A couple of weekends ago, indie-publishing darling Hugh Howey appeared at Powell's Books here in Portland. He's been whipping around the country, speaking about and signing his book, Wool. Now, if you know the Wool story, you can skip ahead. If you don't, I'm not going to tell it, just summarize it:
- Hugh Howey serialized a self-published ebook called Wool.
- Hugh Howey found a freakishly large and devoted audience.
- Freakishly large and devoted audience bought hundreds of thousands of copies of Wool.
- Hugh Howey was wooed by traditional publishers.
- Traditional publishers wanted what they usually want: all of Hugh Howey's rights, in all mediums, in all countries, on all planets, for ever and ever.
- Hugh Howey (his name is more fun when you say it in full each time) said thanks, but I'll stick with making wheelbarrow-loads of money the way I've been doing it so far.
- One traditional publisher offered Hugh Howey a landmark deal: you keep all of the rights to everything except for print, and we'll give you a lot of money just for that.
- Hugh Howey agreed.
- Hugh Howey practically lives on the NYT bestsellers list now.
So there you go. The short story.
Now, Hugh hadn't planned on visiting Portland. Those freakishly devoted fans staged an internet shaming, and dogged him into making a side trip. Their efforts worked, and Hugh came to Portland -- on his one day off from travel, as he explained during his Q&A.
Local author and GeekDad blogger Erik Wecks kicked off the Q&A with pizazz, having petitioned a local performing artist to open the event in style. The Unipiper is a Portland favorite: a talented bagpipe player who wheels around on a unicycle, in kilt and Darth Vader mask, playing the Imperial March. The Unipiper only almost crashed once, and managed a fancy dismount and bow to close out his brief performance.
After the event, Hugh invited the audience to dinner. (How many authors do this at their book signings? I'm guessing not many.) A half-dozen readers and fellow writers tagged along, and I had a chance to meet some interesting new people, particularly some other Portland authors. (Can't get over how nice it is to have local peers.)
Before dinner arrived, I explained to Hugh that I hadn't yet read Wool, but that it had been introduced to me by a friend who had been unable to make it out for the reading. I asked Hugh if he'd be willing to record a short video for my friend. (He was.) On camera, he lamented my friend's absence, raised a glass to him, and told him to stop spending his weekends working (which, as it turns out, my friend was doing).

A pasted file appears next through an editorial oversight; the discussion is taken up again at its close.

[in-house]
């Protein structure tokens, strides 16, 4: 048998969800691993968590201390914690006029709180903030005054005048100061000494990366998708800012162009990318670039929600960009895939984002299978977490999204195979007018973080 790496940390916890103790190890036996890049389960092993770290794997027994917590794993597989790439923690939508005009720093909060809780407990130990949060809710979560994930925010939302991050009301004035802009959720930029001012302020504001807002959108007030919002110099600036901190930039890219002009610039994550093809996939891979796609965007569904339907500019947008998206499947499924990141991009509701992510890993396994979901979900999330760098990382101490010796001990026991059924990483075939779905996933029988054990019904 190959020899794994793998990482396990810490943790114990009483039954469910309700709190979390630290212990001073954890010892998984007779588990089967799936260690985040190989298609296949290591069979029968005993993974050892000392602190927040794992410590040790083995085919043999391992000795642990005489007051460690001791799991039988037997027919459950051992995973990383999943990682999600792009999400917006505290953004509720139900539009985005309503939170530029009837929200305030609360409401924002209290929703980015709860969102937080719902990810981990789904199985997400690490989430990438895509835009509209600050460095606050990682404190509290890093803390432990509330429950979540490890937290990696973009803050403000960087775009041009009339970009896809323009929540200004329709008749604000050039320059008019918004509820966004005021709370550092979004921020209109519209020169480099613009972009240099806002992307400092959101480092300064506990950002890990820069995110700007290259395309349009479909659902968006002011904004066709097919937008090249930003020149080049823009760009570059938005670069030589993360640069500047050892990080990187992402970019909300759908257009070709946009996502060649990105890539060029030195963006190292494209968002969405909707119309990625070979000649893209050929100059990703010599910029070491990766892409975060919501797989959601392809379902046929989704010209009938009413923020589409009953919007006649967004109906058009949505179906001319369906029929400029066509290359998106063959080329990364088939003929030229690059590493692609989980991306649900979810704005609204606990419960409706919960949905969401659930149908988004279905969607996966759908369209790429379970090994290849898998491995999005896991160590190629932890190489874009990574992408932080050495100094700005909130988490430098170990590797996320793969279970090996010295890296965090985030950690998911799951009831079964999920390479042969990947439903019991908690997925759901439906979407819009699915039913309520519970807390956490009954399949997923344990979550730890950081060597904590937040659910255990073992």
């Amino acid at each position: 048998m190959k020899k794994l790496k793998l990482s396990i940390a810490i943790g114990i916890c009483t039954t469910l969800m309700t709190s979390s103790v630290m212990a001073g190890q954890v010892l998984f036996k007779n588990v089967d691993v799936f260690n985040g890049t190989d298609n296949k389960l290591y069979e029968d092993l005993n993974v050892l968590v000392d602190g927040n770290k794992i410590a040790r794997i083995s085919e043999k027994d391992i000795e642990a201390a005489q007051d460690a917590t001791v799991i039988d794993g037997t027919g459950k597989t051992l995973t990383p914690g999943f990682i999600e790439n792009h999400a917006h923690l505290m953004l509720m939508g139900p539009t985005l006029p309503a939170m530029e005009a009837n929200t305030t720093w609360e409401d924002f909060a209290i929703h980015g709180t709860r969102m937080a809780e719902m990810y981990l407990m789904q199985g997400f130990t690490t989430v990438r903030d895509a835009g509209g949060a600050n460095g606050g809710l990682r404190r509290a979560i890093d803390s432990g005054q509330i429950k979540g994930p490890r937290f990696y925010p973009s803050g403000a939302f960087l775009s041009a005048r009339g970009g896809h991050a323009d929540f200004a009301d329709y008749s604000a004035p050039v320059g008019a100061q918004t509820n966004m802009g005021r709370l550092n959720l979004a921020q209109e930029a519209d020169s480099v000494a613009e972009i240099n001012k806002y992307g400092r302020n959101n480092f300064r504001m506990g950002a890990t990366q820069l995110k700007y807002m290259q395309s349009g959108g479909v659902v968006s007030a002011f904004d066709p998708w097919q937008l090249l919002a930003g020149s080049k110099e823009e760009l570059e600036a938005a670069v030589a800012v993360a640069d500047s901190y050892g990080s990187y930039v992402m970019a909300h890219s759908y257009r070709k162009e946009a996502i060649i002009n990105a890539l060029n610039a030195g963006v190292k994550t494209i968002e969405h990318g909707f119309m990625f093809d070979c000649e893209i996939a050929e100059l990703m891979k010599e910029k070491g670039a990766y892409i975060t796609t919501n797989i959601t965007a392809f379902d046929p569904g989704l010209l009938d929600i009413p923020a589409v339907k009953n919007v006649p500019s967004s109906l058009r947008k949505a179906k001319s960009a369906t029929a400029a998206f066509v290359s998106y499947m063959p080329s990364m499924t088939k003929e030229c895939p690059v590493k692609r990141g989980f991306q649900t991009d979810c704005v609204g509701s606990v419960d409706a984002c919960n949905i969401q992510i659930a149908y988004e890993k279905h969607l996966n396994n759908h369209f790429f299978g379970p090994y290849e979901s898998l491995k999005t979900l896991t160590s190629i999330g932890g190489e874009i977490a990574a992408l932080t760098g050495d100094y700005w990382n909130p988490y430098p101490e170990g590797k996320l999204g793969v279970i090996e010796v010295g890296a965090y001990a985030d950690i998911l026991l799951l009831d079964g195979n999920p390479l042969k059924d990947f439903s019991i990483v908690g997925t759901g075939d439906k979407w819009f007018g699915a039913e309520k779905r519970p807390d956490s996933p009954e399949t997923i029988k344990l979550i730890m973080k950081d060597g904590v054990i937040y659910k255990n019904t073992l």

All of this is interesting, yes, but I wanted to recap this to talk about my next project.
I've just released The Colonists, the second book in The Movement Trilogy. The Travelers (the final installment) will be out a little later this year. But in between those books, I wanted to take on a short project to keep me on my toes, and keep me fresh. Here's where all this Hugh Howey and Wool business comes into play.
There's one other thing that makes Hugh Howey unique among authors, and that's his attitude about fan fiction. "Fan fiction" is a grotesque little term, but an appropriate one that describes all of the little fan-written stories that exist out there. These stories exist for a reason: sometimes a world is so captivating to readers that they just don't want to leave it behind, not just yet... and the only way to discover new stories, quite often, is for the readers to become writers, and write those stories themselves.
Most authors, I think it's fair to say, employ legal teams to deal with unauthorized works like this. Tom Clancy probably wouldn't be too happy with your Jack Ryan-meets-Tony Stark story. For that matter, neither would Marvel. Howey, on the other hand, encourages fan fiction. And not only encourages it, but advises fanfic writers to publish and sell their work. (He does this while quite aware of the stomach cramps it must cause his lawyer and agent.)
The result has been some exciting new entries in the Woolverse. Canadian author W.J. Davies has turned heads with The Runner, the first entry in a likely trilogy of silo stories. David Adams told a horror story about Wool fans in Shear Terror. Patrice Fitzgerald is gathering impressive reviews for The Sky Used to Be Blue. Lyndon Perry throws a new lens over the silo with The Last Prayer. And the Woolverse even has room for poetry, too.
You can probably tell where I'm going with this, but I'll just go ahead and bring it home. My next project -- before I end The Movement Trilogy -- with be a short novel set in Hugh Howey's evocative little post-apocalyptic world. There are still a lot of stories left in this universe that deserve telling, and I think I've happened across one that's too irresistible to leave on the shelf, and explores some themes I've spent the last twelve years examining for another project.
With the exception of the Hardy Boys ghost story I wrote and illustrated when I was six, this will be my first foray into another author's established story and world. I have a feeling it's going to be a very powerful journey. Hugh has graciously given me his blessing to dig into his sandbox and play for awhile, so I'm going to give it the old college try, as they say.
Stay tuned for updates along the way!